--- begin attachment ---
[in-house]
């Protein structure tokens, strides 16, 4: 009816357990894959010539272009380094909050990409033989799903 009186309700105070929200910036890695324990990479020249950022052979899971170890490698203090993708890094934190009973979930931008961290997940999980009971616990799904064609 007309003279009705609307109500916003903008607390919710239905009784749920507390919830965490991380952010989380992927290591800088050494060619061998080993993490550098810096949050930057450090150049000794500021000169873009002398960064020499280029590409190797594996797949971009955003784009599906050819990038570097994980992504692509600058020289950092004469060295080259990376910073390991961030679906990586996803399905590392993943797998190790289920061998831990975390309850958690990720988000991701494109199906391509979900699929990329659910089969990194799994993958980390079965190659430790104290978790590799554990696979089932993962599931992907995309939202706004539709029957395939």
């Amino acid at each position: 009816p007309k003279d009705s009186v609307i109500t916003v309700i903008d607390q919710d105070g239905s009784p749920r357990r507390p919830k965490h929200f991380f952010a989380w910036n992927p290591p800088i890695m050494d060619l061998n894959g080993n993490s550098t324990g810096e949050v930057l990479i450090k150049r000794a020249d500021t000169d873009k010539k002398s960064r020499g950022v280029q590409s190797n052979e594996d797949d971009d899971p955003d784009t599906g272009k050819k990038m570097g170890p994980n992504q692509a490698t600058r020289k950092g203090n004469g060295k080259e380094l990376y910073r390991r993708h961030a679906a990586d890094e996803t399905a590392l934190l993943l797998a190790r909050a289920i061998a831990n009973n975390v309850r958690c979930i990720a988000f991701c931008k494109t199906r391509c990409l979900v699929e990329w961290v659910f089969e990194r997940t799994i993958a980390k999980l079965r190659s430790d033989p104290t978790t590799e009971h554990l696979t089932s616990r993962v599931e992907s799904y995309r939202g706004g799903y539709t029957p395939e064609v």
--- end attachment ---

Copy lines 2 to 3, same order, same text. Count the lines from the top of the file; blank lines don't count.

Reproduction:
């Protein structure tokens, strides 16, 4: 009816357990894959010539272009380094909050990409033989799903 009186309700105070929200910036890695324990990479020249950022052979899971170890490698203090993708890094934190009973979930931008961290997940999980009971616990799904064609 007309003279009705609307109500916003903008607390919710239905009784749920507390919830965490991380952010989380992927290591800088050494060619061998080993993490550098810096949050930057450090150049000794500021000169873009002398960064020499280029590409190797594996797949971009955003784009599906050819990038570097994980992504692509600058020289950092004469060295080259990376910073390991961030679906990586996803399905590392993943797998190790289920061998831990975390309850958690990720988000991701494109199906391509979900699929990329659910089969990194799994993958980390079965190659430790104290978790590799554990696979089932993962599931992907995309939202706004539709029957395939």
């Amino acid at each position: 009816p007309k003279d009705s009186v609307i109500t916003v309700i903008d607390q919710d105070g239905s009784p749920r357990r507390p919830k965490h929200f991380f952010a989380w910036n992927p290591p800088i890695m050494d060619l061998n894959g080993n993490s550098t324990g810096e949050v930057l990479i450090k150049r000794a020249d500021t000169d873009k010539k002398s960064r020499g950022v280029q590409s190797n052979e594996d797949d971009d899971p955003d784009t599906g272009k050819k990038m570097g170890p994980n992504q692509a490698t600058r020289k950092g203090n004469g060295k080259e380094l990376y910073r390991r993708h961030a679906a990586d890094e996803t399905a590392l934190l993943l797998a190790r909050a289920i061998a831990n009973n975390v309850r958690c979930i990720a988000f991701c931008k494109t199906r391509c990409l979900v699929e990329w961290v659910f089969e990194r997940t799994i993958a980390k999980l079965r190659s430790d033989p104290t978790t590799e009971h554990l696979t089932s616990r993962v599931e992907s799904y995309r939202g706004g799903y539709t029957p395939e064609v």